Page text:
My Grandfather's War
A Young Man's Lessons from the Greatest Generation
Melissa Anne Wuske
When a parent or grandparent dies, there’s often a residual feeling of regret. “Why didn’t I take time to ask more about her life?” or, “I should’ve listened more carefully to Dad’s stories.” Jesse Cozean doesn’t have to deal with these sentiments. In his memoir, Cozean tells what he learned about his grandfather Robert Cozean’s time in a prison camp in World War II and shows how their relationship developed as the older Cozean approached death.
Robert Cozean began talking about his prison camp experiences when he was eighty years old. It wasn’t until seven years later that his grandson truly began to listen. What he heard was a heart- wrenching story: from ambush at the Battle of the Bulge to surviving a bombing while locked in a crowded boxcar to facing starvation and arctic weather at gunpoint in Stalag IBX in northern Germany.
Jesse had heard the stories before, but for some reason this time they took root. Jesse’s memoir presents the parallel stories his grandfather’s war and his own journey toward a deeper appreciation. The stories weave together smoothly, creating a narrative of survival and growth and showing the depths of familial and generational identity.
The story escalates as Robert is diagnosed with a faulty heart valve. Readers feel Jesse’s growing sense of urgency and inadequacy as he asks his grandfather about subjects like what it’s like to see a friend machine-gunned down and what it feels like to starve. At the end of the main interview, Robert’s own question resonates with readers as it did with Jesse: “Do you think you would’ve survived?”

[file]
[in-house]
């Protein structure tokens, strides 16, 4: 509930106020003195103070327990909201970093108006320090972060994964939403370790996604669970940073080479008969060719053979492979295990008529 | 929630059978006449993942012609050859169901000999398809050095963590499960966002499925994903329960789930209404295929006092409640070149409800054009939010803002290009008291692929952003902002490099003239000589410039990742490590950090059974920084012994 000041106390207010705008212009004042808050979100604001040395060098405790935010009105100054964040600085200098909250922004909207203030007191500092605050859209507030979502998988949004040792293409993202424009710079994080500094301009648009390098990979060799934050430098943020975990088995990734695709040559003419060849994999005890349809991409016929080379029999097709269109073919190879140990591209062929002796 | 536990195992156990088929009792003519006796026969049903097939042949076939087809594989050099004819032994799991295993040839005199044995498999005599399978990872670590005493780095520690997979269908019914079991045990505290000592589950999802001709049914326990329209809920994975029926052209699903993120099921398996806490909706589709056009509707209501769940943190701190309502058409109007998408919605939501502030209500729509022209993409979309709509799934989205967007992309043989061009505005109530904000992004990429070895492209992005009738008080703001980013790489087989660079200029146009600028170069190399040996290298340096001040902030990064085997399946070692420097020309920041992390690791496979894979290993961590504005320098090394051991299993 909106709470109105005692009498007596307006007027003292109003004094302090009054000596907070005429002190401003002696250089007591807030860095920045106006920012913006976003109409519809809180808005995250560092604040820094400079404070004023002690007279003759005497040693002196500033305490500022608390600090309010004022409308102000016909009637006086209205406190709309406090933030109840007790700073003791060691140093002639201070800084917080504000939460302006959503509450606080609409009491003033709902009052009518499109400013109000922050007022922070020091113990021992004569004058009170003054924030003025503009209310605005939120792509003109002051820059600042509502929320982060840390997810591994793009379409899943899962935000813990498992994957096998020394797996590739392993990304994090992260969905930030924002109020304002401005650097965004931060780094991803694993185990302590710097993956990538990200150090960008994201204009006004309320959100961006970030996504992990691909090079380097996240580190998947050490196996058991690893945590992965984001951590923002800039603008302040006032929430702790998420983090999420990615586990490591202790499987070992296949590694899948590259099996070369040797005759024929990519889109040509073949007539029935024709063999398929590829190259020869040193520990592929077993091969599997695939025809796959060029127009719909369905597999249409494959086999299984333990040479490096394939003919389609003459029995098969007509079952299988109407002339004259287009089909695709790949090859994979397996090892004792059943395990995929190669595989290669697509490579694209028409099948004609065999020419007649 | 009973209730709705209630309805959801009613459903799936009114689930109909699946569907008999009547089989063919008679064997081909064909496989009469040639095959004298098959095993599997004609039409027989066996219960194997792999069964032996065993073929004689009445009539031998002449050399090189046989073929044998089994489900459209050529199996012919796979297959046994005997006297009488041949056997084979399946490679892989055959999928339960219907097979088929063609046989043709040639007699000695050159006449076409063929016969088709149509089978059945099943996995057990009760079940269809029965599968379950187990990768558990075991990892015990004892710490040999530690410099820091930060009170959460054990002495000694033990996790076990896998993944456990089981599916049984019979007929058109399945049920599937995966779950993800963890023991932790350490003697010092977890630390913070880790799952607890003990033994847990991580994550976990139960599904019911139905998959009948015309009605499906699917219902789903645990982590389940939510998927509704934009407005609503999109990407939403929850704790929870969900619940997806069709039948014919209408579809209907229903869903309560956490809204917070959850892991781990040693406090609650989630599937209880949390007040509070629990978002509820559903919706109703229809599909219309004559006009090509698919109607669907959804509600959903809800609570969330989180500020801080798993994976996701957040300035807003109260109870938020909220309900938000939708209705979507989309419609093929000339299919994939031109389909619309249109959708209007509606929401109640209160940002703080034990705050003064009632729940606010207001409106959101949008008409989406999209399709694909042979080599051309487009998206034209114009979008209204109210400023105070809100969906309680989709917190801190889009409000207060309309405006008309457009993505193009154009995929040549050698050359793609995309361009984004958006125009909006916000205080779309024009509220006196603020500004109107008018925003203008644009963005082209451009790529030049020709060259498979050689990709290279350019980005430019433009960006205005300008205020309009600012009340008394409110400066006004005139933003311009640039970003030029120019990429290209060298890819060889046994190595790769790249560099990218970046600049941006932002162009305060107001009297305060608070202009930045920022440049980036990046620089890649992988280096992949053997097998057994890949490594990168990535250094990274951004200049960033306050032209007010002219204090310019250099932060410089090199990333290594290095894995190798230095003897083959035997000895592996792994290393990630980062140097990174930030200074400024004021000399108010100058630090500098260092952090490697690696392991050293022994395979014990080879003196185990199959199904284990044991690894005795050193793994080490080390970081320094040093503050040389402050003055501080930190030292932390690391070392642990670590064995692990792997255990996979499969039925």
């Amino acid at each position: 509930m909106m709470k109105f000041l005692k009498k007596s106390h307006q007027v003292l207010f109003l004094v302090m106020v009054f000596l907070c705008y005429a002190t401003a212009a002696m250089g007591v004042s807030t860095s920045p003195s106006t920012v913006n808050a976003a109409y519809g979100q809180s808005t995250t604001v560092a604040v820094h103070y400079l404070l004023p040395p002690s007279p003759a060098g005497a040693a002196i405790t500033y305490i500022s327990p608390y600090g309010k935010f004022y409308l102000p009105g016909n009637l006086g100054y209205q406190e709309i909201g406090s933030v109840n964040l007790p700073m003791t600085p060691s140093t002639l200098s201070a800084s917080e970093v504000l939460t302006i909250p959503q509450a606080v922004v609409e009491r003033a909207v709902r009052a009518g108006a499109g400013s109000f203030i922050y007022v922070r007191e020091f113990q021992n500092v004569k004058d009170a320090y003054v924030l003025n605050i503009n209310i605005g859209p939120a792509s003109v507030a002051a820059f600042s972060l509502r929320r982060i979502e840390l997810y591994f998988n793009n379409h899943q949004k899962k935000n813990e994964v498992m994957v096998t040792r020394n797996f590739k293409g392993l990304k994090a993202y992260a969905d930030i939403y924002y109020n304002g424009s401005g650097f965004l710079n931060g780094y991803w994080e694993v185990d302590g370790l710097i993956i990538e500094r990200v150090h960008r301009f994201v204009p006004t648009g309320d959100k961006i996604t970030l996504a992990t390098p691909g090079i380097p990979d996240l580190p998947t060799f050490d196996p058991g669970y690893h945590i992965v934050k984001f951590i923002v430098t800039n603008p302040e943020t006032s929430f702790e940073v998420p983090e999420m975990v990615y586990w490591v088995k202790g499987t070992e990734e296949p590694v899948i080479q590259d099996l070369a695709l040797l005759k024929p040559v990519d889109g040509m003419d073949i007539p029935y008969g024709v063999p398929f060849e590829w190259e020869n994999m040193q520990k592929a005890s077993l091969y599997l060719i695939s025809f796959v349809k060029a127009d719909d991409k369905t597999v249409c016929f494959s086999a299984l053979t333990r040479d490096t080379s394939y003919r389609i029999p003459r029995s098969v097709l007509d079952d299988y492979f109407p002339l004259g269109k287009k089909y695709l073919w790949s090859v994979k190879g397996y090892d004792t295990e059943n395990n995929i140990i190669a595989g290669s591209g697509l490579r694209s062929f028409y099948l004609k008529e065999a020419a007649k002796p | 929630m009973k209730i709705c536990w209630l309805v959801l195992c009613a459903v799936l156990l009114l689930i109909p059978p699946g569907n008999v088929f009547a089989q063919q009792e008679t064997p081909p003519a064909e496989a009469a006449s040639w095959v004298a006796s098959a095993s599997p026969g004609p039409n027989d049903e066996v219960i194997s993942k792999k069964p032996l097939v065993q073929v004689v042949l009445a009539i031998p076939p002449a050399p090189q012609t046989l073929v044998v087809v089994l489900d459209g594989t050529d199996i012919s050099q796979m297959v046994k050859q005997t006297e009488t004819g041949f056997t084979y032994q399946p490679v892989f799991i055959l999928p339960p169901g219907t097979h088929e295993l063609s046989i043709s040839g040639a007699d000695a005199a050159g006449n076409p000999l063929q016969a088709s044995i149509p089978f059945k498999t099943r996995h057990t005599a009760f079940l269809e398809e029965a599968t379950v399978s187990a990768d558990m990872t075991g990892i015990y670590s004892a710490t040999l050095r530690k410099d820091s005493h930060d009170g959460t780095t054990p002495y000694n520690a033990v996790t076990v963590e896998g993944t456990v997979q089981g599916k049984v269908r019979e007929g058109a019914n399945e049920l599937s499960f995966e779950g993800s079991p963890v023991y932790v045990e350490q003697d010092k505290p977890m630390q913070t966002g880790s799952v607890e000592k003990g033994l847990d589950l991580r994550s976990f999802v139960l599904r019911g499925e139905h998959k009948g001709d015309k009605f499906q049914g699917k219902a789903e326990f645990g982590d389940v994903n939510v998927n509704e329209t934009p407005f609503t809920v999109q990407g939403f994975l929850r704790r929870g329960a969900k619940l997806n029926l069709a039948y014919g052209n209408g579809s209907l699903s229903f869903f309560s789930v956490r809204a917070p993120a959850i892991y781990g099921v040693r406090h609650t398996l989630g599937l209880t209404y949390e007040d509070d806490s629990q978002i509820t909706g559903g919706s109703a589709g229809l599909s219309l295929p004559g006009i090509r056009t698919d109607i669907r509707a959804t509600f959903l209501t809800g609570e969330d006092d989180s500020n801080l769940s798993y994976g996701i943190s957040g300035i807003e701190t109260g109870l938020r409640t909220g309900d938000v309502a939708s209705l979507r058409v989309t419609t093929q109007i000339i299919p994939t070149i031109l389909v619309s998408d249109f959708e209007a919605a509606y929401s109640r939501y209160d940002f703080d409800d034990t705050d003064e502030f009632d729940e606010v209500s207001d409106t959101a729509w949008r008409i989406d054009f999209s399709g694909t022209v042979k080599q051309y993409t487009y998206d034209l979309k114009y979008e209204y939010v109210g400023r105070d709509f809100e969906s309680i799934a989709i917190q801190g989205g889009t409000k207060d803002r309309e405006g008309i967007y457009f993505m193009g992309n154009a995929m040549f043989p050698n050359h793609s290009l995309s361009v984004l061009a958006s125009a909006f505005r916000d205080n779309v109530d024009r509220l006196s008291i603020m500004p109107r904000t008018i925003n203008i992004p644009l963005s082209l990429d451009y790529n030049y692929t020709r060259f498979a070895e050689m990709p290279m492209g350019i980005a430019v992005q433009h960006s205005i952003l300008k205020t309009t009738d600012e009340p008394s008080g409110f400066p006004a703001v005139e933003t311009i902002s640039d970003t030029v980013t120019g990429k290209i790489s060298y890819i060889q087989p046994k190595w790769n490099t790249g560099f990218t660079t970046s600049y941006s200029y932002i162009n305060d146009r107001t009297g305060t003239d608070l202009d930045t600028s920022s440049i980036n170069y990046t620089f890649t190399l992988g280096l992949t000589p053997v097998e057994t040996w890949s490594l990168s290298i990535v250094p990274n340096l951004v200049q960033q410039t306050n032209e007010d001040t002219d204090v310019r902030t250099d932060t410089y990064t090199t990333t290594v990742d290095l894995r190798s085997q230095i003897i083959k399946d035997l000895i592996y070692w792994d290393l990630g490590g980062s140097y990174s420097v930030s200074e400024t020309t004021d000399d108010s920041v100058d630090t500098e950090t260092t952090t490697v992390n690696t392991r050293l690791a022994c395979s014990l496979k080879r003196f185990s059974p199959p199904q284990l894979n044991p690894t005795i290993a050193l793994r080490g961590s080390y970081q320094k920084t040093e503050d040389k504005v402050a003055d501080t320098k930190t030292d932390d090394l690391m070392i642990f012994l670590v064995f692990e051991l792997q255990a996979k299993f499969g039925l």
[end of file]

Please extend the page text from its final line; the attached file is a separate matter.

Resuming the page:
Jesse Cozean’s confident voice toes the line between nostalgia and history and steeps every page in respect. His humor and cynicism capture the voice of his generation, filling the story with playful details of the two men and their relationship.
The illuminating back matter includes Robert’s staccato diary from his time in the camp (“Jan. 11 ‘Soup—like water’; Jan 15. ‘Still awful cold’; Apr. 2 ‘Tanks came—we are free, potato soup, time to eat again’”), a military intelligence report about the study and liberation of Stalag IBX, and the Red Cross report detailing the conditions rescuers found in the camp.
This compelling memoir will resonate with Millennials, aging veterans, and the generations trapped between.
Disclosure: This article is not an endorsement, but a review. The author of this book provided free copies of the book and paid a small fee to have their book reviewed by a professional reviewer. Foreword Reviews and Clarion Reviews make no guarantee that the author will receive a positive review. Foreword Magazine, Inc. is disclosing this in accordance with the Federal Trade Commission’s 16 CFR, Part 255.